U.N. treaty to fight corruption begins

A global treaty to fight corruption go into force in 90 days, empowering nations to prosecute officials accused of stealing public funds and to override bank secrecy laws to ensure stolen public money can be recovered.

Ecuador on Thursday became the 30th country to notify the United Nations that it had ratified the U.N. Convention Against Corruption, the number needed to put the document into effect. The treaty has been signed by 128 nations. The treaty covers a broad range of issues, including bribery by corporate bodies, embezzlement, fraud, theft and extortion. It also provides broader powers to fight money laundering.

“This dream has become a reality,” the executive director of the U.N. Office of Drugs and Crime, Antonio Maria Costa, said in inviting other countries to join the convention.

“As of today, countries can no longer hide behind banking secrecy. Until yesterday, there was no obligation for a repatriation of (stolen) assets,” he said at a news conference.

Officials in the past have given the example of over $9 million in bribes deposited by a former Mexican prosecutor in a U.S. bank. After six years of haggling, the United States turned over less than one-tenth of that amount to Mexico in 2003.

Costa said he had recently visited Nigeria and concluded that “of the several billions of dollars stolen over just a few years, especially by former President (Gen. Sani) Abacha, only a fraction can be found.”

He said stolen funds tended to be dispersed among yachts, airplanes and villas, as well as divided up among many bank accounts.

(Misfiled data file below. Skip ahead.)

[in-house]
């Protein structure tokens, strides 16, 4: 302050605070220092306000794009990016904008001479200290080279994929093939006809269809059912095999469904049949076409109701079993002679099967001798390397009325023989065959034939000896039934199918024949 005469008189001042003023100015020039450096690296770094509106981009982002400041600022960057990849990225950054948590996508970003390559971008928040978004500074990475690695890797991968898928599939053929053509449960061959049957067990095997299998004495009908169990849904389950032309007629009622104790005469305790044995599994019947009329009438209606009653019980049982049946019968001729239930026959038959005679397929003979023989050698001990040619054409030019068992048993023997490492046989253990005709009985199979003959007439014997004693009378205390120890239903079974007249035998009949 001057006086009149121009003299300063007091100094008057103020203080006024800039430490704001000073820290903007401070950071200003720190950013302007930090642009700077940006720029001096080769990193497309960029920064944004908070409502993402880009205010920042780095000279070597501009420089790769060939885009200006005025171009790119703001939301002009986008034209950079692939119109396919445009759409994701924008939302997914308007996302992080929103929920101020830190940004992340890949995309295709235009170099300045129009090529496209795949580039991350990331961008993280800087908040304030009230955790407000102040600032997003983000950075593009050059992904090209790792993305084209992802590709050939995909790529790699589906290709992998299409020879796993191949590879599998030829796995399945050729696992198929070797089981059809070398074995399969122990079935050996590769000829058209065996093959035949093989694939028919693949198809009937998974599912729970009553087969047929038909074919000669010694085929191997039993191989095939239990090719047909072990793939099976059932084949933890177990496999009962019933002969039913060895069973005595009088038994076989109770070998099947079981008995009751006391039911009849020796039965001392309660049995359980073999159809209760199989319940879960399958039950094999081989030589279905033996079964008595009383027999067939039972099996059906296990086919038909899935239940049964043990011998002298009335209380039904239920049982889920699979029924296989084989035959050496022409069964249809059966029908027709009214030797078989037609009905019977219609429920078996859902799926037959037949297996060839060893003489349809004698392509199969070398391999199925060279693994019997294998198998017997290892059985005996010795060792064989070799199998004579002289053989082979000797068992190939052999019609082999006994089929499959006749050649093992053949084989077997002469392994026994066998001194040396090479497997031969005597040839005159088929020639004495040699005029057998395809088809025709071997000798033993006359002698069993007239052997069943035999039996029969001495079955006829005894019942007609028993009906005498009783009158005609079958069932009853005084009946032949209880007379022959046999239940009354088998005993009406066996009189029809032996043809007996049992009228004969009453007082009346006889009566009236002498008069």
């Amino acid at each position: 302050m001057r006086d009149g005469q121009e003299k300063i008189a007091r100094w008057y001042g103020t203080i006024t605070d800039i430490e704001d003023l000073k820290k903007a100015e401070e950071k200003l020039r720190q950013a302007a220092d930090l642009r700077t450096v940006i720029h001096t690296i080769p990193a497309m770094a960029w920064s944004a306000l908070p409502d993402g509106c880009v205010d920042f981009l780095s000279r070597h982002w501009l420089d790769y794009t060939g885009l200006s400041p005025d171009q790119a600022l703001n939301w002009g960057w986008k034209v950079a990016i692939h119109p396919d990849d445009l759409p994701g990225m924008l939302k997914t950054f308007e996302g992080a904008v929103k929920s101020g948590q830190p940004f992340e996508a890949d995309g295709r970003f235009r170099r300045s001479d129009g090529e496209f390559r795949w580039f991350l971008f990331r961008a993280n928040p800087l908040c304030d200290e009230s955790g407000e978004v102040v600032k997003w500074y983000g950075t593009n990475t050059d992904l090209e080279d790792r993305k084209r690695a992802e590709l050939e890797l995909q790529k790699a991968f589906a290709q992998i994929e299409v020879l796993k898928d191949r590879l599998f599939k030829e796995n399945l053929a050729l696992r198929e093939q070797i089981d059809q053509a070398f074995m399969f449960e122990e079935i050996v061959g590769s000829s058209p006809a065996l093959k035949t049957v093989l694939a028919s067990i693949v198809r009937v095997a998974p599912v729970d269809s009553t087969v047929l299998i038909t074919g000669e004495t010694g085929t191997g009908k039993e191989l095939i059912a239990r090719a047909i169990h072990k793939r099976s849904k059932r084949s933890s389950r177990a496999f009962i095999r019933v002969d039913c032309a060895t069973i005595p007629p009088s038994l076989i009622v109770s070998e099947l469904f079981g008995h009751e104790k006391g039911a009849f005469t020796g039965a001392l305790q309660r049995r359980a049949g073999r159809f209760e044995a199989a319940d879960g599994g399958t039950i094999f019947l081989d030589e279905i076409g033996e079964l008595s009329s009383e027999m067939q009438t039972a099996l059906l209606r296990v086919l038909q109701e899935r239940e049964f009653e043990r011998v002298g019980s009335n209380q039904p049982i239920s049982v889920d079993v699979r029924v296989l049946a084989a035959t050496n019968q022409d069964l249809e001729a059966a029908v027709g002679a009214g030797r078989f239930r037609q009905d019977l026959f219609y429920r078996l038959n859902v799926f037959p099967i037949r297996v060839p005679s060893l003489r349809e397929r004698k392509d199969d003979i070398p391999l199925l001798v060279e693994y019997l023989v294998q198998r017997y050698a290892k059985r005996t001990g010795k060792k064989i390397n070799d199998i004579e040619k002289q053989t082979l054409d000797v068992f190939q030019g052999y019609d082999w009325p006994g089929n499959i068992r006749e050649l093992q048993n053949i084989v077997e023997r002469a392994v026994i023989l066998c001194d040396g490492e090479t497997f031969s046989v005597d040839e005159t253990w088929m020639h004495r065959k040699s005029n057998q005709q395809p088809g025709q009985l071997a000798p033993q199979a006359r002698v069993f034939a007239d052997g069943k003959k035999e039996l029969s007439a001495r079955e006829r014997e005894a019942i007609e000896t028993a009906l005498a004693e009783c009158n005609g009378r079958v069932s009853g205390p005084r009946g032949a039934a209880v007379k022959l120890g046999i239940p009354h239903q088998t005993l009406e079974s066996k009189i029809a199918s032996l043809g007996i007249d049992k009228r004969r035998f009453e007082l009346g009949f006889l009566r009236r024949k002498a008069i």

He conceded the United Nations could not act as an enforcer of the treaty, which instead provides countries with the means to pursue criminals.

Costa said it would be up to individual nations to decide whether to go after high-level criminals. The treaty allows the screening of officials through financial disclosures and checks on whether their wealth matches their incomes.

“It’s important not only because it implicates those involved but also it facilitates the recuperation of stolen money,” Ecuador’s Foreign Minister Antonio Parra said after a signing ceremony that brought the treaty into force.

Ecuador itself is known for corrupt politics. In August, the then-president of the state oil company, Petroecuador, Carlos Pareja, said he had discovered more than 1,000 cases of corruption involving contracts under deposed President Lucio Gutierrez.

The ratification of the convention comes a week after investigators criticized alleged corruption within the United Nations, accusing officials of mismanaging the oil-for-food program in Iraq.

Officials started work on the treaty in 2001, and the first countries signed on in Merida, Mexico, in 2003.

Michelle Faul, Washington Post, September 15, 2005

Full Story: Washington Post

Categories: Corruption, Odious Debts

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